SunjayBorn in Derby and now living in Stourbridge, Sunjay Brayne has apparently been playing guitar since he was four. Still only 20, this is his second studio album (there’s also a live one) and he’s a regular on the folk and acoustic circuit. Having caught one of his sets, I can testify to his accomplished playing and warm, singing style and can well understand the comparisons to a young Ralph McTell. Indeed, Brayne’s influences are very much rooted in the late 60s and early 70s folk scenes of the UK and America, something evident from the choice of covers that comprise the bulk of his album.

Here you’ll find faithful readings of James Taylor’s ‘Close Your Eyes’, Jim Croce’s uptempo blues swing ‘You Don’t Mess Around With Jim’, a fiddle, cello, banjo and mandolin arrangement ‘Going Down The Road’ by folk cult figure Mary McCaslin and Tom Rush classic ‘No Regrets’ (with some nicely understated fiddle from Katriona Gilmore) as well as the slightly more recent ‘Memphis In The Meantime’ by John Hiatt (though it could do with more grit) and Mark Knopfler’s ‘Sailing To Philadelphia’ with its cello contribution from Sarah Smout. He also offers his own arrangement of traditional blues rag ‘Drop Down Mama’, though, as with the a capella handclap and stomp reading of Buskin and Batteau’s ‘A Folk Singer Earns Every Dime’, his voice and delivery simply lack the experience and depth to give them real conviction.

The two remaining numbers are originals, the album opening with ‘London Road’, a song about homelessness written by producer, manager, label owner and erstwhile Bushbury Mountain Daredevils frontman, Eddy Morton, and featuring Dan Walsh on banjo while ‘Sittin’ On Top Of The World’ is a wistful self-penned acoustic end of relationship folk blues ballad. Accompanied by Gilmore, it’s a lovely number, beautifully delivered, that makes you wish there were more of his own songs rather than relying on familiar tunes that may earn gig rapport, but which don’t really work in his favour on disc in terms of reaching a wider market. Hopefully, next time round, there’ll be more of his own material and although he could perhaps do with a little more seasoning to his voice to add a little occasional edge, he’s an accomplished player with a relaxed engaging style and I look forward to seeing him develop.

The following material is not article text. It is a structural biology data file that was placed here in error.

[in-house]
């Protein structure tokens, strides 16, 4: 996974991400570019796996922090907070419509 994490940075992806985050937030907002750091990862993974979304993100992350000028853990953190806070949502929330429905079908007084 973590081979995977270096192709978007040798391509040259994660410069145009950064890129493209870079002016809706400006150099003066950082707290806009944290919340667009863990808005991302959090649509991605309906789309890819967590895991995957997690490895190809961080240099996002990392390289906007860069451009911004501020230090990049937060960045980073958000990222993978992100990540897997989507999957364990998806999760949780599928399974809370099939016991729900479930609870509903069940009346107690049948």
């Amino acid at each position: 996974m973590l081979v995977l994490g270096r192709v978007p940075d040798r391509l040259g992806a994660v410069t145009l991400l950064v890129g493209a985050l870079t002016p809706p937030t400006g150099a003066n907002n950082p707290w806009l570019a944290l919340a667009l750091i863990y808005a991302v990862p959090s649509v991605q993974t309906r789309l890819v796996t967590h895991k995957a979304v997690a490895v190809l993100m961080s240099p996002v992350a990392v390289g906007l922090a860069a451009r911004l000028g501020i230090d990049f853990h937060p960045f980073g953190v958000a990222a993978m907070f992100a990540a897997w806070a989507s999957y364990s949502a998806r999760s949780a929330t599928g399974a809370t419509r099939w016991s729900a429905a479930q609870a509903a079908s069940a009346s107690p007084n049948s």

Mike Davies

If you would like to order a copy of the album (in CD or Vinyl), download it or just listen to snippets of selected tracks (track previews are usually on the download page) then click on the banner link below to be taken to our associated partner Amazon’s website. Buying through Amazon on folking.com helps us to recover a small part of our running costs, so please order anything you need as every little purchase helps us.

Artist’s website: www.sunjay.tv

Sunjay sings John Martyn:

Patsy Matheson: new album

For Little Piece of England 05 colour by Craig Oddy June 08‘Domino Girls’, the new album from Patsy Matheson, is her best and most ambitious work yet.

Featuring contributions from Belinda O’Hooley (O’Hooley & Tidow, Rachel Unthank & the Winterset, Nic Jones trio)  – vocals, piano, accordion, Heidi Tidow (O’Hooley & Tidow) – vocals, Anna Esslemont (Uiscedwr, Bad Anna) – violin, Sarah Smout (Rosie Doonan & the Snapdragons, Michael Chapman) – cello,  and her long time collaborator Jon Short (double bass), with Will Reddy (drums) and Richard Ferdinando (Crosscut Saw) drums,  there are nine brand new compositions as well as ‘Chasing Rainbows’ – a song given to her by acclaimed songwriter Boo Hewerdine. Continue reading Patsy Matheson: new album